With thanks to m’colleague, Ian Ravenscroft, who lent a hand pulling the figures out. Those columns explained:

  • Google Page Rank – out of 10. Higher is better.
  • Alexa Traffic Rank – lower is better.
  • Quality – a score out of 100 based on high-level factors search engines take into account when deciding whether a site is trustworthy or not (domain age/expiration, indexed pages and so on).
  • SEOMoz gives us MozRank and Domain Authority – higher scores are better.
  • Majestic SEO gives us figures for the number of Pages on a site and the number of Links pointing to it from other sites.

I should point out that Google has been down-playing Page Rank for a while and Alexa is more than a little flawed. Still, the indication of the websites’ status that they give is pretty much in line with the other measures.

Conclusions and recommendations

As I said before, it’s difficult to draw any firm conclusions from a quick snapshot like this. A more serious piece of research would look at whether things are improving or worsening over time. Some keyword research wouldn’t go amiss to see what terms the sites are ranking for (compared with terms they’d like to rank for/areas of the site that are currently hidden), we’d want to tie that in with how useful that traffic is to the organisation and… well, I could go on.

Still, this much we know:

  • These are all big sites
  • They all have a lot of links pointing to them
  • They’re regarded by the search engines as authoritative sources of information

On the surface, it looks like these organisations are doing pretty well – many website owners would commit atrocious acts for those kinds of results. That’s not to say they couldn’t do better so, to the extent that these arts and culture organisations should invest in SEO, they might (if they don’t do this already):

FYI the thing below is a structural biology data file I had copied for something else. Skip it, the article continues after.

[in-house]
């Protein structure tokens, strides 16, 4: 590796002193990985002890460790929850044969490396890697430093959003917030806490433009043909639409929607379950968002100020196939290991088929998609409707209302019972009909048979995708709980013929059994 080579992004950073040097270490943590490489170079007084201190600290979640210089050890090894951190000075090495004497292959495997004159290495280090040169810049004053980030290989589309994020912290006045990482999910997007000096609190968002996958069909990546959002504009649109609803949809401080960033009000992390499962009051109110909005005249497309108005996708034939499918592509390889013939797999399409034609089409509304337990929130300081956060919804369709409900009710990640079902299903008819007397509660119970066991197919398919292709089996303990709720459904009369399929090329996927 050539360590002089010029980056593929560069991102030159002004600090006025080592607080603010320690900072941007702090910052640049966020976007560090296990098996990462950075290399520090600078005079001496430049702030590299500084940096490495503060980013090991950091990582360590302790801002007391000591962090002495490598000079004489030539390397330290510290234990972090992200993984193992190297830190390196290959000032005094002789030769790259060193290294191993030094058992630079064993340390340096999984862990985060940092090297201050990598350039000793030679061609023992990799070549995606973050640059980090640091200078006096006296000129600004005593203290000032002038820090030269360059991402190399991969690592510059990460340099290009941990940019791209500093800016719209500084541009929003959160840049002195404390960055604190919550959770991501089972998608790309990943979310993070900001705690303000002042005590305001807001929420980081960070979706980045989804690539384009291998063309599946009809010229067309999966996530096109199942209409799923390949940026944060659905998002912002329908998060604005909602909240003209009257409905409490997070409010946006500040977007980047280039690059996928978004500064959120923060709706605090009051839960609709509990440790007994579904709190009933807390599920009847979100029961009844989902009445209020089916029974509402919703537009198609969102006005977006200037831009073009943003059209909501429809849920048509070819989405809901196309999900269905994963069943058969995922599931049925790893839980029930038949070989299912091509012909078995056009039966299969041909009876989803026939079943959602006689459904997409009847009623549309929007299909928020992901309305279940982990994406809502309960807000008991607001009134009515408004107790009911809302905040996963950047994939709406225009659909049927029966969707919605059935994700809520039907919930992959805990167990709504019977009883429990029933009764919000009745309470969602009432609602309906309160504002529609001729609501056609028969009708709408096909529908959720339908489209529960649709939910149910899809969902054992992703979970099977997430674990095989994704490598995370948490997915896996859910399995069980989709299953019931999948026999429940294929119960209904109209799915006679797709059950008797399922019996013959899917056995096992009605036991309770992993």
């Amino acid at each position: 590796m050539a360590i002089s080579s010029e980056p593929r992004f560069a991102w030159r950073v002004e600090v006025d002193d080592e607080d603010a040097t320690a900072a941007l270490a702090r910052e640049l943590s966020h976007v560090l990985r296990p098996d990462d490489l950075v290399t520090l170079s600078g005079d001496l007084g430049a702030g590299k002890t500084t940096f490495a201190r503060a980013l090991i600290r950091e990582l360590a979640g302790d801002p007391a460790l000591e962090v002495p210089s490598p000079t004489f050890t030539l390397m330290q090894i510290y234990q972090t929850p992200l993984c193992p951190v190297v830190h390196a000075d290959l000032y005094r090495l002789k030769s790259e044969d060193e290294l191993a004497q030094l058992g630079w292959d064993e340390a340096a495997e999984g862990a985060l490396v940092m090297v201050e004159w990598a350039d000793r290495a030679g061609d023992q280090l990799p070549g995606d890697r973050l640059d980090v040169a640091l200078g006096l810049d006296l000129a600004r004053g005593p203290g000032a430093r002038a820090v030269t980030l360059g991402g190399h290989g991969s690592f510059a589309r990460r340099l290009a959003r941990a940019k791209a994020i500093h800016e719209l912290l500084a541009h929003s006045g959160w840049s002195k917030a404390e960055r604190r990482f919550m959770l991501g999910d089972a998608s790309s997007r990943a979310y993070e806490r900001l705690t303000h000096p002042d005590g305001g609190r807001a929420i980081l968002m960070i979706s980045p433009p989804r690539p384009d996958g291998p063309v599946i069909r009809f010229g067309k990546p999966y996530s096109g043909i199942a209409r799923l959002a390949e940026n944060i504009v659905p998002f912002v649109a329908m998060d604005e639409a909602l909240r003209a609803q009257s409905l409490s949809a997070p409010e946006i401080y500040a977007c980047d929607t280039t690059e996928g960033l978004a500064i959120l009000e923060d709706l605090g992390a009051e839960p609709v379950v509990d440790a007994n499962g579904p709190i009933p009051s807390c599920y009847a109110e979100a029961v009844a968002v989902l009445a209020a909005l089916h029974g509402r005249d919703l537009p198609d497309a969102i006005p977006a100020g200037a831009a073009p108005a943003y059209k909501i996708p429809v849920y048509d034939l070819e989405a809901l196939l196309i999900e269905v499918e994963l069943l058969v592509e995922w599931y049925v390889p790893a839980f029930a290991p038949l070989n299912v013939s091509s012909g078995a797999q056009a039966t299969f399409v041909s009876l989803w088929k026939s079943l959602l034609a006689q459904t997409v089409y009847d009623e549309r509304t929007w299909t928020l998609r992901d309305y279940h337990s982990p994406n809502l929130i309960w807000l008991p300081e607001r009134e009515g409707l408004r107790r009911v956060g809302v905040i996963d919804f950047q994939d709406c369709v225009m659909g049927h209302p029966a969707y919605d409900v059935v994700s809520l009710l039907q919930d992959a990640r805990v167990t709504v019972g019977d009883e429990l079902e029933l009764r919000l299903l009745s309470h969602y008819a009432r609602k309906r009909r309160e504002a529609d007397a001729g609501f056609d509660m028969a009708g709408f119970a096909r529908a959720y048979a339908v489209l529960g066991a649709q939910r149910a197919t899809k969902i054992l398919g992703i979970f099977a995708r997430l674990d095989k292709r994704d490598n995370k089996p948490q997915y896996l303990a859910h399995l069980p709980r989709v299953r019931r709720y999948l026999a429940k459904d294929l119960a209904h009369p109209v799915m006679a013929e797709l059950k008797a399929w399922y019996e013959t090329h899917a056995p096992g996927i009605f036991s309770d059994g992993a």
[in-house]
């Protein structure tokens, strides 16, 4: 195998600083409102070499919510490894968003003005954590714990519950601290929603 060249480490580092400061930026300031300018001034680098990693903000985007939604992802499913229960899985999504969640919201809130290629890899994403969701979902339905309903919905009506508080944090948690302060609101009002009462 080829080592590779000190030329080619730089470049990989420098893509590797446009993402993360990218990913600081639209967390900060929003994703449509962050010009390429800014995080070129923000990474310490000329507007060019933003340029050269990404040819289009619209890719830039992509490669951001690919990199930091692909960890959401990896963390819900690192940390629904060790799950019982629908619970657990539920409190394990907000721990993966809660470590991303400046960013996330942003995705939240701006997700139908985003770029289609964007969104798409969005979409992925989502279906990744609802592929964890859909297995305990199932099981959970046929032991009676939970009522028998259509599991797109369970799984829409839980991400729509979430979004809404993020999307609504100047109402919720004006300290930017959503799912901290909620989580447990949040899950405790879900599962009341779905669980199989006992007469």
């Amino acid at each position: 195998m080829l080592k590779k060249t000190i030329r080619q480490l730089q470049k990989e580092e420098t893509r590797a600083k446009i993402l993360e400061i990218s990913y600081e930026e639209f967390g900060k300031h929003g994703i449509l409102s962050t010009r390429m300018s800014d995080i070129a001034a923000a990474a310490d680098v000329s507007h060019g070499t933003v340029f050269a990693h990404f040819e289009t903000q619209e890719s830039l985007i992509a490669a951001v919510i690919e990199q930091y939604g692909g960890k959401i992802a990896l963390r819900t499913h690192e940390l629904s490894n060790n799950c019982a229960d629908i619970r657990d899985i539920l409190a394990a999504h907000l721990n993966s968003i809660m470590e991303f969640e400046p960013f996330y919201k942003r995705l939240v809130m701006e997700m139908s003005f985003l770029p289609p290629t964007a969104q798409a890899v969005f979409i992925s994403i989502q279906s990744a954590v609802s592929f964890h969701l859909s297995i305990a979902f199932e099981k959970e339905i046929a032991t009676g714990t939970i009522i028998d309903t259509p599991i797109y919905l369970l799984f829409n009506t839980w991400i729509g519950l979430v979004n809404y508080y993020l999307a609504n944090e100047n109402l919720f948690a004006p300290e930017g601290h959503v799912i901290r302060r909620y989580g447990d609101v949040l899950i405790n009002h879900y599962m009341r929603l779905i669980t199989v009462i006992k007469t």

• make sure they’ve got their websites in order from a technical point of view. Kew’s James Morley spoke about this at the Let’s Get Real conference. The Culture24 report suggets an annual SEO health check;
  • consider doing a content audit to see if those thousands (and millions) of pages are organised and presented as well as they could be;
  • depending on the results of some keyword research, consider some specific SEO work around particular areas of the site that could do with being made more prominent – new exhibitions and event hire are favourites for this sort of thing.

All to be weighed up against the return that kind of investment will give, obviously.

So there we go. I wrote a post about SEO. Thanks for making it to the end.

Published by Chris Unitt

I work at One Further, doing digital projects with cultural organisations. Follow @ChrisUnitt or find me on LinkedIn.

6 replies on “SEO for arts and culture organisations”

  1. You know; meta-tags, clean URLS, code etc. I think it goes deeper than that in relation to my comment about ‘SEO = Design’.

    You have to start with a point of view. How do I help Google to understand that *this page* is the most correct answer to *this question* that people might be typing into Google? Not just your site as a whole, every single page in relation to a question that people might be asking on the Internet.

    And also understanding: *how will most people phrase that question?* (Some people call this key phrase analysis.

    And then you have to research and think about that on a meta-level. Because no-one has time to think about all of this every time they publish a single page.

    So you design this meta-thinking into your Information Architecture, Your Templates, Your CMS and your Database. Before you even start looking at your HTML source. A good, well structured, content database can provide answers to a thousand questions.

    And yeah. If your web agency is good, they’re kind of doing this thinking for you anyway from the outset, although asking specifically for some key-phrase analysis right at the start is not a bad idea.